Although there are existing philosophical accounts of útang-na-loób (debt of good will) and the suggestion that this Filipino cultural practice can be considered a virtue is not new, questions remain about how morally desirable forms of útang-na-loób can be separated from its problematic involvement in nepotism, patronage politics, life-long servitude, corruption, and other forms of injustice. In this paper, I develop a practical and empirically grounded account of útang-na-loób as a Filipino virtue by using a neo-Aristotelian framework that allows for the incorporation of research from the social sciences into virtue-theoretic recommendations for action. I argue that útang-na-loób must be understood in conjunction with a distinctly Filipino understanding of justice (katarúngan), especially on what counts as fair distribution of resources and opportunities, to promote culturally rooted social harmony (pagkakáisá) and communal flourishing. The paper ends with a brief discussion of a case to demonstrate how útang-na-loób can be lived out in a morally desirable way.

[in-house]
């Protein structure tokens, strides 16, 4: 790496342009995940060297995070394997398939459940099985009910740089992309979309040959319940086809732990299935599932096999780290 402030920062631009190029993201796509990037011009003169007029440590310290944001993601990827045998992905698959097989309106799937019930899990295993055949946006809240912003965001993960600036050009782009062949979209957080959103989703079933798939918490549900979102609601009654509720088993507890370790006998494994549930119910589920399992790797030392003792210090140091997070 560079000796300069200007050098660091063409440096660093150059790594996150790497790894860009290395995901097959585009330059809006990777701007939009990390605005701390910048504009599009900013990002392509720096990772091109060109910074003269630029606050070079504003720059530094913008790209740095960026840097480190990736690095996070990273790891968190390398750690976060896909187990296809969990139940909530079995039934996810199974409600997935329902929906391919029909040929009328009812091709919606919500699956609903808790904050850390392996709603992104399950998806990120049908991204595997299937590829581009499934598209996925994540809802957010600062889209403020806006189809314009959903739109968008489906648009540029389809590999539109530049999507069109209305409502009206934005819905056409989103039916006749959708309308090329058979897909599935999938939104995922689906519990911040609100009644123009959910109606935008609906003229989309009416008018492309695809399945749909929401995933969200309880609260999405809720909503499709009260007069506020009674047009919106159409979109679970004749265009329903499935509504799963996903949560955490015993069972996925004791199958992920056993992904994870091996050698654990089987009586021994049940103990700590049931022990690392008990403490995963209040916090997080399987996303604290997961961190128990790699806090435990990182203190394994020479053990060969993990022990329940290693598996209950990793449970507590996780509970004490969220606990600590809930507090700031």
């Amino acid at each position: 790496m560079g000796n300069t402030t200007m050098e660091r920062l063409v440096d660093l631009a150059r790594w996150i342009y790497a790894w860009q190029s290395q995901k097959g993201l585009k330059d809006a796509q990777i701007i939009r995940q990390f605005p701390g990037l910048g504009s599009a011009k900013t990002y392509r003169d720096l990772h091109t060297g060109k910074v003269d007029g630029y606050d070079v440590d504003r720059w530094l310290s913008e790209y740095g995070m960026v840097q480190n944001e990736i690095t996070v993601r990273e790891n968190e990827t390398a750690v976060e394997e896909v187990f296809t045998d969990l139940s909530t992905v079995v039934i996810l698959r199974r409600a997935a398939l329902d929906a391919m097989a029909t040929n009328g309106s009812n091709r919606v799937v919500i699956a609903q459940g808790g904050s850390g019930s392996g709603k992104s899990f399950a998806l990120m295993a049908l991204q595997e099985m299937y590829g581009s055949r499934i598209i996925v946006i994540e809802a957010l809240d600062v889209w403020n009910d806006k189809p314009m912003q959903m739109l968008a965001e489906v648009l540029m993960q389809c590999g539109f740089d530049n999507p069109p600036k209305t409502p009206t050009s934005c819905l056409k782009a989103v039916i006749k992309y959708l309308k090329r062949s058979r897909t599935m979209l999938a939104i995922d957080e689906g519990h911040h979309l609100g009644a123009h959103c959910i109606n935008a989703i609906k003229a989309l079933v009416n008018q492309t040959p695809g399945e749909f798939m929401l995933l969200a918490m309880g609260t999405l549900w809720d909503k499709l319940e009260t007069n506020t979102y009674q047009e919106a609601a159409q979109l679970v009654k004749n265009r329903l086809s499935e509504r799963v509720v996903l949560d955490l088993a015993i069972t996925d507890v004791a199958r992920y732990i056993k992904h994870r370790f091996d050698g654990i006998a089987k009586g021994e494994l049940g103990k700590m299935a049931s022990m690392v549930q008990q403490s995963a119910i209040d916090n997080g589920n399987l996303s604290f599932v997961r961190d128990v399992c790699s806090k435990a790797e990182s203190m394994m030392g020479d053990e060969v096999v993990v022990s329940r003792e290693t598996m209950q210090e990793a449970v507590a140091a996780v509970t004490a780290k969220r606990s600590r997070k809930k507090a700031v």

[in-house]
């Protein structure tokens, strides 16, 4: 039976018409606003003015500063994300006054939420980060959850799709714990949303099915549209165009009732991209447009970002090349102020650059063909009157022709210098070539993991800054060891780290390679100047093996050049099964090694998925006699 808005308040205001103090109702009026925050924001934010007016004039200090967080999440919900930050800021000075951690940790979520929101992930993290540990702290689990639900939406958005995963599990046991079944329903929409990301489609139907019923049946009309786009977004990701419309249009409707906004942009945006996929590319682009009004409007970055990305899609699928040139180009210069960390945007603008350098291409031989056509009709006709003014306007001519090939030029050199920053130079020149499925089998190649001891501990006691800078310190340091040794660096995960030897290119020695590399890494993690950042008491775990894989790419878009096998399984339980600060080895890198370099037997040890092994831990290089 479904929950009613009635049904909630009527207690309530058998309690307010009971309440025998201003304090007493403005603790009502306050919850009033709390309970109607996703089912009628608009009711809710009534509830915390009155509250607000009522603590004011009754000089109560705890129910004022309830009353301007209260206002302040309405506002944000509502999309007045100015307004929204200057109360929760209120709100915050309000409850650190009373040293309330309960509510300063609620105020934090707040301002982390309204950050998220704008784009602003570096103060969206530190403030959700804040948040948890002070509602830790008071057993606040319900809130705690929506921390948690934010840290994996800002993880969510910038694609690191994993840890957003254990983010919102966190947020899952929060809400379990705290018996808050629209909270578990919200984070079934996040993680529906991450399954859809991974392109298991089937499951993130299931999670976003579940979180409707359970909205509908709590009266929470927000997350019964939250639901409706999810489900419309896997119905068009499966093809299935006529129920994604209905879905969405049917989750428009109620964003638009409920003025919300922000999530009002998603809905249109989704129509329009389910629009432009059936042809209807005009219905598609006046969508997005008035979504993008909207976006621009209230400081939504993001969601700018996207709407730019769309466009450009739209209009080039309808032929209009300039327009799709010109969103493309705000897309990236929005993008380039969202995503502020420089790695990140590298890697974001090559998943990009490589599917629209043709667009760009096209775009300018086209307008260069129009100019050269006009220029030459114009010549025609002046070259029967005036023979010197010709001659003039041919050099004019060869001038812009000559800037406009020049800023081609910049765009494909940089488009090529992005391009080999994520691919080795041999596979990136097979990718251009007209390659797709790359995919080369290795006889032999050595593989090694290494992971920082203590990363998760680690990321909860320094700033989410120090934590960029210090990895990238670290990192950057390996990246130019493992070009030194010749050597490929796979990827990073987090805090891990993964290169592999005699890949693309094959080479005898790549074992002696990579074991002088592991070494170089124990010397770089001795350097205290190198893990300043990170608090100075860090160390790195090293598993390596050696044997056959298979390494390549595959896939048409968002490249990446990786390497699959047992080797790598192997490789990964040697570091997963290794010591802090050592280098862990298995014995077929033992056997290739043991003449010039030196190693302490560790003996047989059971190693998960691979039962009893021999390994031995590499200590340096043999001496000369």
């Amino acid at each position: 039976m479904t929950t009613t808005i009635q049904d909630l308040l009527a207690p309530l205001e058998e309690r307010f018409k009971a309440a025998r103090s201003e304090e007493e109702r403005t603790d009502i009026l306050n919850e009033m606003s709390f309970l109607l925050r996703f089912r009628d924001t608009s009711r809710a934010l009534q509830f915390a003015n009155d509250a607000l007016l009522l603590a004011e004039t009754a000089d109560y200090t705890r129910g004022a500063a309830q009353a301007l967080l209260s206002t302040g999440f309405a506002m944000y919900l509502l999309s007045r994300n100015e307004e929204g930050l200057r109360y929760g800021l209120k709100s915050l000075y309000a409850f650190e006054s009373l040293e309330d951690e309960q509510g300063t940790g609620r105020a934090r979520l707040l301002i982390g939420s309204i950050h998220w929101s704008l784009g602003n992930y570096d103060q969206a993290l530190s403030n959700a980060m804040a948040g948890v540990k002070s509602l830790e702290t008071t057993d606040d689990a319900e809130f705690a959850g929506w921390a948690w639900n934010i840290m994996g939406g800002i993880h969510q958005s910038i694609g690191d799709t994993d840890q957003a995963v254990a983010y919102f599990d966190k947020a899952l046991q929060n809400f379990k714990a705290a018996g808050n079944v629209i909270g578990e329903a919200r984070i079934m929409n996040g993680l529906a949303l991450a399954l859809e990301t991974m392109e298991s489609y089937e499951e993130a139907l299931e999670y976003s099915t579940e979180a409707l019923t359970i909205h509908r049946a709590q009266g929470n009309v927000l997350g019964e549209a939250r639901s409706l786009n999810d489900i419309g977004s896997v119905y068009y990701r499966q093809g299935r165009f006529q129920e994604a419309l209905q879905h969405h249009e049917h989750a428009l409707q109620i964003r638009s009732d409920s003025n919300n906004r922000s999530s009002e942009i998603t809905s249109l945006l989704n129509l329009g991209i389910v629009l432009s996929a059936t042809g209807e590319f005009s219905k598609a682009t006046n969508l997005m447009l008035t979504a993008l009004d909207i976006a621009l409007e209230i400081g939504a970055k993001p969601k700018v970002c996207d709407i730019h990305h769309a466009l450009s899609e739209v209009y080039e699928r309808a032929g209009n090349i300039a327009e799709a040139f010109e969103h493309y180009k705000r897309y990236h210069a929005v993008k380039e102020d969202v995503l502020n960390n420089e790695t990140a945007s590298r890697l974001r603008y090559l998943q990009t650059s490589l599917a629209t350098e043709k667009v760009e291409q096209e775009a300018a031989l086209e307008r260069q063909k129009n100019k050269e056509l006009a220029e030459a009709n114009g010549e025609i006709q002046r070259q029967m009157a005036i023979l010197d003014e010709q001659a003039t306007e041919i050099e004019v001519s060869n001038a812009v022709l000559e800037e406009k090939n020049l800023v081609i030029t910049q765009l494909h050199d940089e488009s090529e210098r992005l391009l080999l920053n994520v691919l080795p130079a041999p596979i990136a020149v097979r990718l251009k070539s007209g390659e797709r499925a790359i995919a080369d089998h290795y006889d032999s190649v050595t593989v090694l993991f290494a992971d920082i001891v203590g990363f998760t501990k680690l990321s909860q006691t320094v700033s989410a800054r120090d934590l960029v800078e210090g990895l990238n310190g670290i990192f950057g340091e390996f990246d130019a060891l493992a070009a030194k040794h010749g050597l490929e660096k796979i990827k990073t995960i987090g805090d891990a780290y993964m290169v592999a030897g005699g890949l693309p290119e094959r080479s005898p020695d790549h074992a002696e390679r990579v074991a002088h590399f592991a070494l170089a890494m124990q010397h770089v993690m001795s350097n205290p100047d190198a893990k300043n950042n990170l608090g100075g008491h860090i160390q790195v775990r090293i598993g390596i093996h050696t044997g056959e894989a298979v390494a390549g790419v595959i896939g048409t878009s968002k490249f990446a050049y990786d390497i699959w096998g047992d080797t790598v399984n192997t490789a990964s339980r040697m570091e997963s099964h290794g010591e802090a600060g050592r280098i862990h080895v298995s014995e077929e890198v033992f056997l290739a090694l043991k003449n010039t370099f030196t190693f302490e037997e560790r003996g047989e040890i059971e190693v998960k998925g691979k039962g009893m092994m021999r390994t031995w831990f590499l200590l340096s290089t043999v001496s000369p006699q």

applied ethics, Filipino philosophy, justice, Marxist objection to virtue

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Kritika Kultura
Department of English
School of Humanities
Ateneo de Manila University

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Jan Baetens
Faculty of Arts
Katholieke Universiteit te Leuven (Belgium)

Joel David
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Yale University (US)

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Regenia Gagnier
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Leela Gandhi
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Inderpal Grewal
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